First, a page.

Jasmine Washington graduated from the UNC School of Law in May 2021. She will begin work as an associate attorney at Southern Environmental Law Center in Chapel Hill, NC this fall.
Environmental Law Project
I had the honor of serving as the President of the UNC Environmental Law Project (ELP) for the 2020-21 school year. The Environmental Law Project is an organization for UNC law school students who share an interest in the legal and political aspects of environmental issues.
Our goal is to connect students that are interested in energy and environmental law with resources, opportunities and practitioners in those areas. We do this by bringing in speakers, providing networking opportunities, as well as pro bono opportunities. Here, I will detail some of our work, and COVID-related struggles, from this past year including environmental justice panels, the recycling program, 1L student publications, and the private well water pro bono project.
Like many student organization leaders, I was unsure what ELP would look like for the 2020-21 school year. I was unsure how we would attract first year students or create the sense of community that we had on campus. We realized after our first panel in the fall that students were ready and willing to engage. Further, we quickly recognized the benefit of remote operation: we could bring in speakers from all over the country! Our first panel brought in environmentalists from Chicago, DC, eastern North Carolina, and Chapel Hill who all spoke about their work in environmental justice.
Implementing Sustainability Activities
The recycling program is one of ELP’s most notable initiatives. First year law students sign up at the beginning of the year and are assigned one room in the law school building for which they are responsible for emptying the recycling bin every week. ELP’s Sustainability Coordinator works with the law school facilities management to coordinate the program. At the end of the year, ELP is reimbursed for providing this service, and the funds are used to provide grants for students with unpaid, or low paying, environment-related legal summer internships.
With COVID restrictions, and the eventual move to all remote classes, we were unable to have our recycling program this year. However, due to the diligence of our Sustainability Coordinator, Emily Jones, we received $4,000 to fund summer grants! This year’s recipients were two first year students who have unpaid internships with the NC Public Utilities Commission and Department of Environmental Quality.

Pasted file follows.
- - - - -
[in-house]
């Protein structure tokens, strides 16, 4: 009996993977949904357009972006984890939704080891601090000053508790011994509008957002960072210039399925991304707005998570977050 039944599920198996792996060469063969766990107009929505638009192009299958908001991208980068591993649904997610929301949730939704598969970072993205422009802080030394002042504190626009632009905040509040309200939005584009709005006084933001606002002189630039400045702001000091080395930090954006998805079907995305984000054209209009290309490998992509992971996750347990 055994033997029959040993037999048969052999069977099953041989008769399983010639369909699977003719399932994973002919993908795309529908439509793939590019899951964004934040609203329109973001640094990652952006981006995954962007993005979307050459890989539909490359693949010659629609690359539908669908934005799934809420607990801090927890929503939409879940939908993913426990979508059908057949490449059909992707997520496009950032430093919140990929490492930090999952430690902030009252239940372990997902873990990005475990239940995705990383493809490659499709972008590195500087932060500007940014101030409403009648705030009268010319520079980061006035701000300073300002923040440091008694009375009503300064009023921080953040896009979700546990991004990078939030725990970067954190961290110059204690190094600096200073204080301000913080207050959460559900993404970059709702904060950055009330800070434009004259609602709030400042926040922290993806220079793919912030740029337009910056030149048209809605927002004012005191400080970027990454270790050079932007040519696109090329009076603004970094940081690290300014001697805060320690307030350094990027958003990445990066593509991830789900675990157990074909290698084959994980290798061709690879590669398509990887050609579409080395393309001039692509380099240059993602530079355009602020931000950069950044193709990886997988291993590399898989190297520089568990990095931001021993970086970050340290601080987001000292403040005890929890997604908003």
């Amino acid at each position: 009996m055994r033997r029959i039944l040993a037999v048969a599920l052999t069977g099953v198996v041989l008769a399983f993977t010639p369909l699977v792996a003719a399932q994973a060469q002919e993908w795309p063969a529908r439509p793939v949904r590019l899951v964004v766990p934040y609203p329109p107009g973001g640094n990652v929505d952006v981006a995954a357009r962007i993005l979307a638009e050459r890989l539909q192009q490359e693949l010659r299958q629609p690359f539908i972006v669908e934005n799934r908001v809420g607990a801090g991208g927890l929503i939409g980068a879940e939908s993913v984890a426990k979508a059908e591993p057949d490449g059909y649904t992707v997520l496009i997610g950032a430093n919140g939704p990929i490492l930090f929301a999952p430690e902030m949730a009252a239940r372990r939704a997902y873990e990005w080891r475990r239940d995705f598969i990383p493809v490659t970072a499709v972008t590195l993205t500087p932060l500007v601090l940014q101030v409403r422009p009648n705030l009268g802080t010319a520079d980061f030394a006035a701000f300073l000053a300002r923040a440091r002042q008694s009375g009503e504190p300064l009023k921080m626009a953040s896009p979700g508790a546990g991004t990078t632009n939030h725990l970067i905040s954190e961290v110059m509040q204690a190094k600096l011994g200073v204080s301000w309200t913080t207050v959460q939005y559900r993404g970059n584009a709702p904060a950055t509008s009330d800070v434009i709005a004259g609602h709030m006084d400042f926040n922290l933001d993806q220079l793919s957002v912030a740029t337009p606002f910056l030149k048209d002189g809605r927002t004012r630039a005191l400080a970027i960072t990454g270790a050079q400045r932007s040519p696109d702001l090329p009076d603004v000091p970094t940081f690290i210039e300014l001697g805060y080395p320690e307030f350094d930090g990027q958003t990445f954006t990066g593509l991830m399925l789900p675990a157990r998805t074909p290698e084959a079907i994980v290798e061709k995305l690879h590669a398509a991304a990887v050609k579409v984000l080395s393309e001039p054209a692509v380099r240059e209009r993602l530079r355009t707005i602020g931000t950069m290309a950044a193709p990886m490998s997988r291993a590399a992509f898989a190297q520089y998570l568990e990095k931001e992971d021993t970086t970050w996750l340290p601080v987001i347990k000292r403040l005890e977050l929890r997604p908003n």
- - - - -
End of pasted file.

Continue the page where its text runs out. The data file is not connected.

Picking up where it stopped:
Providing Opportunities for Legal Research and Writing on Environmental Topics
ELP also provides an opportunity for first year students to publish a recent development through the annual Environmental Law Symposium. Every year, first year students can sign up to write a 10-page article to be published with the symposium at the UNC Festival of Legal Learning. Due to COVID restrictions, and a reduced festival, the Environmental Law Symposium did not take place. Instead, this year’s eight extremely hardworking first year students had their articles published through the Center for UNC Center for Climate, Energy, Environment & Economics.
Lastly, this past year several ELP members worked on a pro bono project under the supervision of Cathy Cralle Jones and Professor Maria Savasta-Kennedy addressing private well water contamination in North Carolina. We created a Q&A brochure that summarized the legal requirements and recommendations for private well water testing in North Carolina. The goal is to make this brochure available to the public, and eventually present the information to community groups and realtors across the state. We want homeowners, and future home buyers, to know their responsibilities, available resources, and the ways in which one of their most valuable assets (the home and its water supply) are and are not regulated and protected.
The legal research for private well water testing is part of the ongoing work of the NC Well Water Round Table Work Group. This group brings together researchers here at Carolina, outreach experts with the UNC Institute for the Environment, community leaders, state agency staff, and many more participants to explore issues related to public health and drinking water wells.
At the beginning of this school year, I was very nervous about what ELP would look like and what opportunities we would be able to offer. Looking back, I am proud of all that we were able to accomplish this year. I am happy and encouraged by students’ participation and ongoing passion for environmental law.